Down With the Thickness: A Race Face Chester Grip Review


Down With the Thickness: A Race Face Chester Grip Review

Normally, this review would get shuffled into a Radar Roundup. Let’s be real, it’s just a mountain bike grip. But Travis Engel has been using the new Race Face Chester for a few weeks now, and he thought it deserved a spotlight, thanks to its two available sizes and surprisingly clever design. Also, the next Radar Roundup isn’t until Monday, and the Chester launch will probably be old news by then. It’s just a mountain bike grip.

The first thing I do to any review bike is swap out the grips. I’m picky that way. It’s the bike-tester equivalent of bringing my own hot sauce to a taco stand. But I know what I like, and I like thick grips. Normally, it’s the Ergon GA2 Fat. I like their size, I like the angle the clamp bolts are clocked, and I like that they’re short enough to leave room to put my controls where I want them. But I’m not 100% into the GA2 Fat’s tapered shape. I get that it focuses the padding out near the edge of the hand where there’s the most force, but I wouldn’t mind having a little more diameter across the middle of my hand and towards my thumb and index finger. I’d go into my experience with the many other thick grips I’ve used, but it’s already taking me too long to get to the point here.

The Chester comes in a Small (31 mm) and Large (34 mm) diameter, but of course it’s not that simple. The Small actually measures about 34 mm at each end, and quickly tapers down to 31 mm in the middle. I spent very little time on the smaller grips because of my XXL-sized hands, but I liked the tall, squishy ridges that make up the inboard taper. They offered some soft security to my thumb wrap without effectively adding much bulk. But honestly, those weren’t for me. I came for the Large.

These measured almost 36 mm at the outer tip, thanks to a little security curb that I personally could have done without. It’s a common trend in grip shape, and I get that it adds some support, but it creates a pressure point for riders like me who like to hang our palms at the very tips of our bars. Though my Ergon GA2 Fats do have a gradual taper towards the outward end, there’s no bump, which I like. Same goes for the Sensus Meaty Paws, Deity Supracush, and PNW Loam XL. If you’re a fellow hanger, those may be more comfortable. So, I choked up on my bar slightly while testing the Chesters, and I found a lot to love.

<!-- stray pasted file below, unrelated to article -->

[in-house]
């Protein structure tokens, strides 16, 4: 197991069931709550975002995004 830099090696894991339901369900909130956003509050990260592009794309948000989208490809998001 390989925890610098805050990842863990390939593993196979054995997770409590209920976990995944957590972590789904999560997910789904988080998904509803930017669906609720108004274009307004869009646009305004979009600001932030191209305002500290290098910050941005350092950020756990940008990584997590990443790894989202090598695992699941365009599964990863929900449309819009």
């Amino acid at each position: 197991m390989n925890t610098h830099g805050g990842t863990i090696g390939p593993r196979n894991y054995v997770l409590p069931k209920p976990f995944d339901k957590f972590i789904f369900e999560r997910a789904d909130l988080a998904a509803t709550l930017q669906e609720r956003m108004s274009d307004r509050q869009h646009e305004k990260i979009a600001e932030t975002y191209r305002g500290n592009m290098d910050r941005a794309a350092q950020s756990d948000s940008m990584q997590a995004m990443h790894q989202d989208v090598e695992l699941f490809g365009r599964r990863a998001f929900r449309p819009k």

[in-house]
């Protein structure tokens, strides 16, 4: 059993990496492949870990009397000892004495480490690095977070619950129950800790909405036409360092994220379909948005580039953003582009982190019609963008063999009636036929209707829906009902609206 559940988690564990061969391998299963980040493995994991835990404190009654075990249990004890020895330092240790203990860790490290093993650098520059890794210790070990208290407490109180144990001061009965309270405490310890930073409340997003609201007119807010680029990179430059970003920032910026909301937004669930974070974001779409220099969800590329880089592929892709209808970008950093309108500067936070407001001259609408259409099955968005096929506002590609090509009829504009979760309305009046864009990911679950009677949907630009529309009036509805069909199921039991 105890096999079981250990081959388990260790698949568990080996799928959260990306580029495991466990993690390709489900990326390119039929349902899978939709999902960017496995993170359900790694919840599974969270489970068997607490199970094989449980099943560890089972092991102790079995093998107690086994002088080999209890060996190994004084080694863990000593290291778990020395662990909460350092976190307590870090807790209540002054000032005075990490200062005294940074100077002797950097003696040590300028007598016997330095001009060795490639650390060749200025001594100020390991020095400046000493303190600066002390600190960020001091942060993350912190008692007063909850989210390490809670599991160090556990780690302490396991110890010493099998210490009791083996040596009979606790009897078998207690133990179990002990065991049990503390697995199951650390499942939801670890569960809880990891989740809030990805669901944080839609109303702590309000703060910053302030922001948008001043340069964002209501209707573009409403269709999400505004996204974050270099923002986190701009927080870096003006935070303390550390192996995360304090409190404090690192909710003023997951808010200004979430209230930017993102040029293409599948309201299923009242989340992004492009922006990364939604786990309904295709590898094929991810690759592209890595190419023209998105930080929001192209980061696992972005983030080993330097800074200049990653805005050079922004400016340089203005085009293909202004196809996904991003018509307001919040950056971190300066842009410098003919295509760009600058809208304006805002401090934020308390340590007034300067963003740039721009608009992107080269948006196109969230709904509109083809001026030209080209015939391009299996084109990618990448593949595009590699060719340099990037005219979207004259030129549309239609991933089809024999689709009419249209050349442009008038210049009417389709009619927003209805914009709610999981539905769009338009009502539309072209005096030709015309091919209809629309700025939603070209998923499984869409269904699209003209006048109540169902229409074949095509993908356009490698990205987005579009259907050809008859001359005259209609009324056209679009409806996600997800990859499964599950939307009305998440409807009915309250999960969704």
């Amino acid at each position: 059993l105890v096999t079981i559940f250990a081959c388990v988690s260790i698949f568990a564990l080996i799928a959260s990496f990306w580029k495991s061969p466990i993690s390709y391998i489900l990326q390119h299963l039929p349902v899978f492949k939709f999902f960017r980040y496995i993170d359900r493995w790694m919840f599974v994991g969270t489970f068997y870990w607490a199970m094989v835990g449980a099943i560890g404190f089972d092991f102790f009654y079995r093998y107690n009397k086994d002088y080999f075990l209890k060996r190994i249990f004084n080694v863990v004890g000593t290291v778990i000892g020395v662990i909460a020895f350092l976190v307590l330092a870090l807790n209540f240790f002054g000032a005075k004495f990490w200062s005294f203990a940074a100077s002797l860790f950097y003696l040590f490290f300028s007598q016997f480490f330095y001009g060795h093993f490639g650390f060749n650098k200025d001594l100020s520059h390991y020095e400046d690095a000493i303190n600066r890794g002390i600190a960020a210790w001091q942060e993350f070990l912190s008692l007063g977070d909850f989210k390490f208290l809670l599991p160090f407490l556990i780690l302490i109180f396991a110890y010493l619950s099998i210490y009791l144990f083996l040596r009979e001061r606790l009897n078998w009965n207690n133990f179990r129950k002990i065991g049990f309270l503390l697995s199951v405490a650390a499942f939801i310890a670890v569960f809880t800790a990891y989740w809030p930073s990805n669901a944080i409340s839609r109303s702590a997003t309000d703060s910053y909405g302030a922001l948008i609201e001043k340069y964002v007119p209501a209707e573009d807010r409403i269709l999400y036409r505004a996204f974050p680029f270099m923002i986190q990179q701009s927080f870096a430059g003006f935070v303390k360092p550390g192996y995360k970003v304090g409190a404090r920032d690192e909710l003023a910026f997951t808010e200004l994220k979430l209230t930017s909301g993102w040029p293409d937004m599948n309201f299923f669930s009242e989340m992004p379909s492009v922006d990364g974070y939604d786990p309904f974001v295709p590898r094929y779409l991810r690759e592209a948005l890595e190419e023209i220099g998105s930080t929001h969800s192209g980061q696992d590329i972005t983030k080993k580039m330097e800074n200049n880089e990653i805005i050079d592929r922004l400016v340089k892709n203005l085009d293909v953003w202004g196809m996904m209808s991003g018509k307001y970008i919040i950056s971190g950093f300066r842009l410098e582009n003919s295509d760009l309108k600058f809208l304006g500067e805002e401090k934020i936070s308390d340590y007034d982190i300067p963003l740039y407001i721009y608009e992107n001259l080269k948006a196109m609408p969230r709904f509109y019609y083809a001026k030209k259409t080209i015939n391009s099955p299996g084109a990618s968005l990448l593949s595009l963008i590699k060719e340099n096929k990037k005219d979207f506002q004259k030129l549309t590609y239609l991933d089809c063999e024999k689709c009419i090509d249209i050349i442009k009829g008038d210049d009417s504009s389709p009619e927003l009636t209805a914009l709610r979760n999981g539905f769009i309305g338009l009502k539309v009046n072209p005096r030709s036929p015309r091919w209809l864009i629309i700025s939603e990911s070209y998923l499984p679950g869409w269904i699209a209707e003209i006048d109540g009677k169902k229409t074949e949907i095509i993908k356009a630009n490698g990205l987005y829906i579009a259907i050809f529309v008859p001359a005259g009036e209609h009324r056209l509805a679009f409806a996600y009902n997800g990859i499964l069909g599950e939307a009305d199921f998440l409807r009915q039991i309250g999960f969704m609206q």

I immediately liked the deep channel underneath the grip where the tips of my fingers settled. The fundamentals of this design aren’t new. A lot of grips pair an ODI Mushroom-style ridged skin with a raised waffle print at the fingertips. But Race Face paired the raised contours with a smooth, sunken panel that really does make you feel a bit more “locked in.” The effect may be partly psychological, but not 100%. I noticed my fingers were a bit less fatigued on long rough descents because, in a small way, it was geometry and not friction that my hands were rotating against when I’d lean back or bear down as speeds and inclines changed. I haven’t had the grips long enough to say whether those raised ridges will stay sharp and stout for the life of the grip, but it may be one of those performance trade-offs like soft-compound tires. At least there’s what seems to be a longevity-focused raised panel pointing towards the palm where the Mushroom ribs are a little shallower, since that’s the area that will wear out first. It should keep the grip feel from changing too much as that high-traffic area inevitably smooths out over time.

Really my only substantive complaint about the Chesters is in how they clocked the clamp bolts. Race Face is not the only brand guilty of this, but can we stop pretending clamp-on grips don’t have clamps and just point the bolts straight up so we can reach them? Everyone’s setup will vary, but on two of the three bikes I’ve been using the Chesters, the bolts point straight at my controls, whether I had the pointing forward or rearward. So, I have to either use a stubby hex wrench or rotate everything else out of the way to tighten them. I mean, they went to the trouble of making a left- and right-side clamp so the bolts are facing the same way. Be proud of that and point the bolts up! To be fair, the issue was on bikes with original SRAM AXS shifters, where there’s a lot of bulk near the bar. It’s just that the fingertip channel means there’s a specific position where the grips are at their best, and that position led to conflicts for me.  Ok, complaint over. Kudos to Race Face for perforating the plastic inner shell to allow the rubber to peak through, adding security to the clamping force. That’s becoming common practice, but it’s worth mentioning it’s in practice here, too.

Being Race Face, there’s also a style element to these grips. There are nine different clamp colors (Black, Blue, Purple, Turquoise, Kashmoney, Forest Green, Orange, Silver, and Red) that can be paired with a black grip, or a gum grip that comes with a black clamp only. They’re $27 a pair USD, or $32 CAD. Speaking of CAD, Race Face has had some clever vending machines set up at a couple North Shore trailheads for the past few days, handing out free grips. But the vending machines are probably all out of grips by now, and may only have a few rolls of Wint-O-Green Life Savers and a few bags of Triscuits.

See more at Race Face.


  • Two sizes!
  • Classic Mushroom ribbed style, if you’re into that
  • Confidence-inspiring tactile feel under fingertips


  • Slight outside flange isn’t for everyone
  • Clamp orientation might make the bolts hard to reach for some cockpit setups